Part of it could be explained by women trading off a comfortable income to have both a career and a family
The gender pay gap is about 18 per cent at the big end of town. The pay gap for the top 10 per cent of full-time earners has been stubbornly high for coming on 20 years. For the bottom end of the labour market, the gender wage gap is barely 2 per cent; it is 6 per cent in the middle.
For those who blame the gender wage gap on an inherent inequality of bargaining power, that explanation does not add up when you consider the workers with the most options, educated professionals and managers, experience the largest gender pay gap - and a stubborn gap at that.
On the other hand, those workers at the bottom and in the middle of the labour market have gender pay gaps that could easily be explained by a small degree of trading off more agreeable hours of work for less pay. The gender gap always reduces considerably for workers who are in 9-to-5 jobs that are not unpleasant, disagreeable or risky, and within a reasonable commuting distance.
But that does not explain the stubbornly huge pay gap for professionals. Part of it certainly could be explained by professional women making the most of their ability to trade off a comfortable income to have both a career and family. But there is more to the story.
The further you go up the pay ladder, the more demanding jobs can be about the hours you work and when you must show up for work. Well-paid workers are indispensable members of the team.
Much of the gender pay gap at the top of the labour market would disappear if professional workers in rat-race jobs were not rewarded with promotions and partnerships for working long hours, being always available and showing up, no matter what, to court, the hospital, office or factory.
They are in jobs that have time-critical tasks that must be done by a specific employee who is well briefed on the task. Even then, some of the gender wage gap will remain because women will still trade off flexible hours for less pay to devote more time to raising a family.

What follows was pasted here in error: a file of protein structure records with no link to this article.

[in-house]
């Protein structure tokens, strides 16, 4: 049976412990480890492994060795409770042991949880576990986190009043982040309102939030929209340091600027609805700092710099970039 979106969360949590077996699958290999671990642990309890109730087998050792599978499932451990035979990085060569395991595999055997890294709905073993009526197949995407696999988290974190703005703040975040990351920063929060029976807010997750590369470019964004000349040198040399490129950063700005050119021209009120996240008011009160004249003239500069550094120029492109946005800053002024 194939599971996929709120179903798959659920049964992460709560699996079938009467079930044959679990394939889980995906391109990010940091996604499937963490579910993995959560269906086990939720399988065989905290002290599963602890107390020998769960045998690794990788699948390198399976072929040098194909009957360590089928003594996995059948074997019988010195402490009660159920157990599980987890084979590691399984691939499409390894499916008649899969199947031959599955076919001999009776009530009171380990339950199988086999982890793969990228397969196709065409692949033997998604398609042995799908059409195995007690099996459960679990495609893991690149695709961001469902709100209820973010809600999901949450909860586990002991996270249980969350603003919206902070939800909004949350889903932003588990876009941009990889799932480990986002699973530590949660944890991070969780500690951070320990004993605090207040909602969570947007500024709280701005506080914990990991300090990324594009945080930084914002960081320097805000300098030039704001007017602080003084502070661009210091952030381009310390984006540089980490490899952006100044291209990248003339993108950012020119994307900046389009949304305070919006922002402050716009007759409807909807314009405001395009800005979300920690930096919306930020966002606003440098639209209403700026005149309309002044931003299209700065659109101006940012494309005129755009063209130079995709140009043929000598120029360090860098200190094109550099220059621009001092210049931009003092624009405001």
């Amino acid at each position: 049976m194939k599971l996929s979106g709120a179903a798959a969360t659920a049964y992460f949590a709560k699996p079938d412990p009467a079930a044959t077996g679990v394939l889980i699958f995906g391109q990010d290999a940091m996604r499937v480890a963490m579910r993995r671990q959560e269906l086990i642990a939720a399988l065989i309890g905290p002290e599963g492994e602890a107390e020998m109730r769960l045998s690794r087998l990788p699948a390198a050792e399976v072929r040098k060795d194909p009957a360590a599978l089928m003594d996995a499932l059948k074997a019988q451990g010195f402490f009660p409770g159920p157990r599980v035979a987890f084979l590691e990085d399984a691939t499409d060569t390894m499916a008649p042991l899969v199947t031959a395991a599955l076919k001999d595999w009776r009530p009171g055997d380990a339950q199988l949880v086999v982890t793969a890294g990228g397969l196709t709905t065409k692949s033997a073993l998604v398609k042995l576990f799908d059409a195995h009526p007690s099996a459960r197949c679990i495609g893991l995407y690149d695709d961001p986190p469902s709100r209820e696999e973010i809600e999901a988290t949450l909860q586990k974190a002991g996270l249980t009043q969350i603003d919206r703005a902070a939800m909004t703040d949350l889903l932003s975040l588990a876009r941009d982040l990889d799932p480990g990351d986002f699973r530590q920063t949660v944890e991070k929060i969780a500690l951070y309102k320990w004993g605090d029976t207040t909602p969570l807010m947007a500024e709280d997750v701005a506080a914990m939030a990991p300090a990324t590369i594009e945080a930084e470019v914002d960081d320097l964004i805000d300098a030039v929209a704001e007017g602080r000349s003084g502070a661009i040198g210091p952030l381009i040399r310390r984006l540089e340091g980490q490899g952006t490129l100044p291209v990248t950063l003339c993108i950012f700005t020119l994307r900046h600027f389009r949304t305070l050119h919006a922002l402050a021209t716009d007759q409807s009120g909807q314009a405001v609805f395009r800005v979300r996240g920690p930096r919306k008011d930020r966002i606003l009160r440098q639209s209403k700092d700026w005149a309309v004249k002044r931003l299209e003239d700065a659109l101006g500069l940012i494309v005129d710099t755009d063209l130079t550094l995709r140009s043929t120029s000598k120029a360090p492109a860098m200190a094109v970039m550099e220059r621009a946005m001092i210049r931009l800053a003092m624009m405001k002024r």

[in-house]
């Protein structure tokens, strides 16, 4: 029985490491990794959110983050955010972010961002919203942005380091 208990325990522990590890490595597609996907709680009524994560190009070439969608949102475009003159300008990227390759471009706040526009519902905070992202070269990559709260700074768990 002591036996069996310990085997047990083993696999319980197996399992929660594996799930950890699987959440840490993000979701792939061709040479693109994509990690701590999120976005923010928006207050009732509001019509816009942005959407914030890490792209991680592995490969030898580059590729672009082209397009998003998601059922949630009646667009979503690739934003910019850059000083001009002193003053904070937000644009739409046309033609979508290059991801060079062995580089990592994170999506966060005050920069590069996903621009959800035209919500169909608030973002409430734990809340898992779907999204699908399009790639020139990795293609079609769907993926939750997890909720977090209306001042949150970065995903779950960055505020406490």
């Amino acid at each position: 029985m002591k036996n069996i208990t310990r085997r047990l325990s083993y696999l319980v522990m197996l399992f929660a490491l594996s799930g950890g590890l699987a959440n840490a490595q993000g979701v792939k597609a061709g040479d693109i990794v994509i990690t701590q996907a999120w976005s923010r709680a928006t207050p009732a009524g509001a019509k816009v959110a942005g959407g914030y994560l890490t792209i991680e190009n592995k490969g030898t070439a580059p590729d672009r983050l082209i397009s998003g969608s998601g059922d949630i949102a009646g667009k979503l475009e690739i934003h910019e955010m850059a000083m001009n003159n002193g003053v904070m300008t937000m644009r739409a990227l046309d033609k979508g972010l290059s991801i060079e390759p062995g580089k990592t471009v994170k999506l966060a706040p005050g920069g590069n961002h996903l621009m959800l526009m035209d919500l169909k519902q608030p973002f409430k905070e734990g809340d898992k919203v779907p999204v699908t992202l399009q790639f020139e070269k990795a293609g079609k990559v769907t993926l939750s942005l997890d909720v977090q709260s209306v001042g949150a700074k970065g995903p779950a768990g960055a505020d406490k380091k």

Furthermore, there are systematic differences in the willingness to choose to go into a risky occupation if you are single, married, a parent, a single parent or a single mother.
The notion that parents who are the sole provider for their children are more careful about the risks they take is obvious but some will deny it. That is how hard it is to debate the gender wage gap. The notion that some part of the gender pay gap reflects the freely made choices of women is anathema to some.
Do not jump in too quickly by saying that more maternity leave is a solution to the gender wage at the top end of town. A social policy researcher told me that when maternity leave exceeds about five months, it starts increasing the gender wage gap. The career interruption is too great, key promotions are missed and education and skills depreciate.
Imagine if you were a 30-year-old male worker - about the average age that professional women have children now. Would it be a good career move to take a couple of years' leave?
You would come back reporting to the people you recruited and some of your skills would be a bit out of date too.
An example of this is that sexist hellhole which is Sweden. They have several years' maternity leave, high tax rates and stubbornly high gender wage gaps. Their gender wage gaps at the bottom and the middle of the labour market are three to four times that of New Zealand. If your objective is a zero-gender wage gap, you should rethink your position about supporting more maternity leave.
If your position is equal opportunities for men and women, a zero-gender wage gap may not be your objective. Your objective is women should be free to choose. Maternity leave certainly expands women's options, gives more choices, but it does not necessarily close the gender wage gap.
Jim Rose is an economic consultant in Wellington.